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Designing For Revival Through ‘Town Pride’: Success Stories from the UK and Australia

Rod Duncan

Senior Planner, Department of Infrastructure, Victorian Government
P O Box 775 Geelong VIC 3220 (03) 5225 2539

(UK-based International Professional Exchange, 1998-99.

including ‘Regenerating Small Towns and Villages’, Local Economy Policy Unit, South Bank University)


  • Overview of recent British initiatives for rural communities.
  • Particularly design-based perspectives supportive of local intiative.
  • ‘Village Design Statements’
  • Emerging features, trends and methodologies with applicability for Australia.
  • Recent Australian (Victorian) examples and initiatives.
  • ‘Lessons’ and techniques that seem useful.

Some British initiatives for rural communities

Rural Partnerships

  • Central government support (with English Partnerships agency) for cross-sectoral initiatives “transforming areas of need into quality places for people to live and work” through organisational expertise and funding support or identification. Works flexibly with public, business and community sectors for:
  • job creation and investment opportunities
  • environmental improvement (esp. land reclamation - mine sites, etc.)
  • area regeneration strategies
  • community development.

Action For Market Towns

  • National self-help and lobby group to:
  • Promote vitality and viability of small towns.
  • support and assist small towns in tackling the challenges they face.
  • provide a national focus for action on issues affecting small towns.
  • Produced ‘New Life for Small Towns: A Handbook for Action

Town Centre Management

  • Urban centre strategies adapted for smaller towns

‘Design in the countryside’

  • Origins in:

• Rural White Paper (c. 1995)

• ‘Quality in Town and Country’ Urban Design initiative (1995)

• (Tory efforts to retrieve declining support in traditional constituency)

  • ‘Design in the Countryside’ (Countryside Commission / Agency)
  • Village Design Statements
  • Countryside Design Summaries

• at District (LGA) level

• informed by ‘Landscape Character Assessment’ (Draft 1999)

General Features Of Uk Initiatives And Trends

  • Strong non-government, non-profit and community sector (including philanthropic trusts, NFP bodies, aristocracy, charities).
  • Cross-sectoral partnerships (prerequisites for most Govt. programs).
  • Elevation of design quality as vital component - broad recognition of value to image, confidence and prosperity.
  • Comprehensively inclusive in formulation and implementation of initiatives.(“ ‘Participative’: something you are, not something you do.”)
  • Strong local ownership and control; with access to external specialist skills and government support.


  • Convergence of professional disciplines:

• economic development, strategic planning, urban design.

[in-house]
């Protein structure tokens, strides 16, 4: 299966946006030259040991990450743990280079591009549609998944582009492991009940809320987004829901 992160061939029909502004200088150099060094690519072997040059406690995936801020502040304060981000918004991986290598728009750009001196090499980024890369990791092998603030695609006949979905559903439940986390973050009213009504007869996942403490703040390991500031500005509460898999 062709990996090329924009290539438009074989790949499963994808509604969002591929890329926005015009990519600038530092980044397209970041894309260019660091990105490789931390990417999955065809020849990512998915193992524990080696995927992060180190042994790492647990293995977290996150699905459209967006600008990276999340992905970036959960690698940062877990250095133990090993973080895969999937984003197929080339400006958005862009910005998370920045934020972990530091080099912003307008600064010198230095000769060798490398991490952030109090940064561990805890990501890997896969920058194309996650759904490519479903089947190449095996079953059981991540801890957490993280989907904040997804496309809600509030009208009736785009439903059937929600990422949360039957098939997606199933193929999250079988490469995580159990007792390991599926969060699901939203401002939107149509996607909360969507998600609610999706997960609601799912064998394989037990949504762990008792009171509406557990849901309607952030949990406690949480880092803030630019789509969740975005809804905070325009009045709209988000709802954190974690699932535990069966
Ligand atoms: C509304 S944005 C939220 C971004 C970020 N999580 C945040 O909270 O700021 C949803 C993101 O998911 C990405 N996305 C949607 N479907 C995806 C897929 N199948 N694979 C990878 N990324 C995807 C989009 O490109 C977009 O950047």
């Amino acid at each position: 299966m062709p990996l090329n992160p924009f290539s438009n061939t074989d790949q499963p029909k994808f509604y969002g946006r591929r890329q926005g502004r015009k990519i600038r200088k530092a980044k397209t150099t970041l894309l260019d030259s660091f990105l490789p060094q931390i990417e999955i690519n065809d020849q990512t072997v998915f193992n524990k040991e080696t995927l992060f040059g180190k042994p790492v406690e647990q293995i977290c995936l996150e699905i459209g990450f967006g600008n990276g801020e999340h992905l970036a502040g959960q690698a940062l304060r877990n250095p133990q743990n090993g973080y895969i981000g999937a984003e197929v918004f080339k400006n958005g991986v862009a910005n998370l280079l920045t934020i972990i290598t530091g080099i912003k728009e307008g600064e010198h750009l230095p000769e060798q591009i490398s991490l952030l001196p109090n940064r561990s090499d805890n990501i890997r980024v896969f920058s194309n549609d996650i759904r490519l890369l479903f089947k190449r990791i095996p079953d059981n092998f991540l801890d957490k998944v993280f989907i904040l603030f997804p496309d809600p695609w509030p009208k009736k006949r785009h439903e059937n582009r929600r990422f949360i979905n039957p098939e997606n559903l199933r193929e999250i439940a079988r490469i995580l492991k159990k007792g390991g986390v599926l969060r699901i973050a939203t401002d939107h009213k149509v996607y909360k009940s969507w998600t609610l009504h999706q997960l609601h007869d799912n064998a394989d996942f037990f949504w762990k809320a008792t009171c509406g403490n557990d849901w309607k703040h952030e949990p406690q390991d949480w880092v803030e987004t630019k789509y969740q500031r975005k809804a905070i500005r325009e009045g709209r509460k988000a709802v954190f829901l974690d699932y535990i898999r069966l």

• (through ‘regeneration’ industry?)

  • Growing “Joined up solutions to joined up problems” attitude to policies and public programs.
  • Sustainability objective central to all policies; not an ‘add on’.

Village Design Statements

“Making local character count in new development”

  • Central government encouragement and support for local initiative.
  • Analysis-based. (c.f. Urban Design Framework methodology.)
  • Community-led (with strong encouragement of local ownership).
  • Product multi-functional:

• local character and identity articulated

• option of statutory force (SPG ~ local policy)

• improving prospect of retaining character and identity

• increased local awareness and self-confidence -> local pride

• by-product local networks, self-reliance, legitimise involvement.

  • Mixed Messages: Lack of clarity or explicit intent as to motivation. Aimed for ‘sensitive change’?; tendency to ‘draw-bridge’ resistance.

Australian Examples And Initiatives

Incidental examples.

Emerging from programs such as:

- Pride of Place

- Creative Village and public arts

- Rural towns initiatives (DSD/DSRD)

- Street Life

(Programs tend to be works-based, rather than strategy-based. Funding and timeframes limit ‘considered’ evolution of integrated approach. Limited ‘cross-discipline’ opportunities or ‘partnerships’.)

  • Meredith public arts initiatives.
  • ‘Town Place’ Plans, Golden Plains Shire.
  • Noorat: identity and focus in a marginal centre.
  • Fish Creek: a tourist’s experience.
  • Hypothetical.

Some Lessons

  • Design-based approach:

Analytical + Strategic objectives -> Options


  • ‘Participative’ locally-led process
  • Skilled professional support (responding, not advocating outcomes)
  • Inclusive of ‘traditional’ core of community + ‘newcomers’

Beware of conservatism stifling essential evolution.

(Glastonbury; Port Fairy - ‘new role’ now mainstream)

  • Provide ‘Framework’ for local voluntary energies, public capital works, private capital. (Co-ordination enables efficiency.)
  • ‘Joined-up’ approaches: economies, synergies, efficiencies.
  • Sustainability: critical to survival and viability; avoid retro. costs.
  • Good for Locals: so attractive to tourists / newcomers. (Lifestyle not sacrificed in quest for inward investment.)
  • Stimulus for local structures and networks, facilitating self-help; self-reliance.
  • Positive self-image -> confidence -> investment.
  • Celebration of local character and identity, rather than importing standardised solutions that erode distinctiveness and relevance.
  • Equipped to convert adversity to opportunity. (e.g. Closure can provide cheap asset for new uses. Secure before it erodes.)

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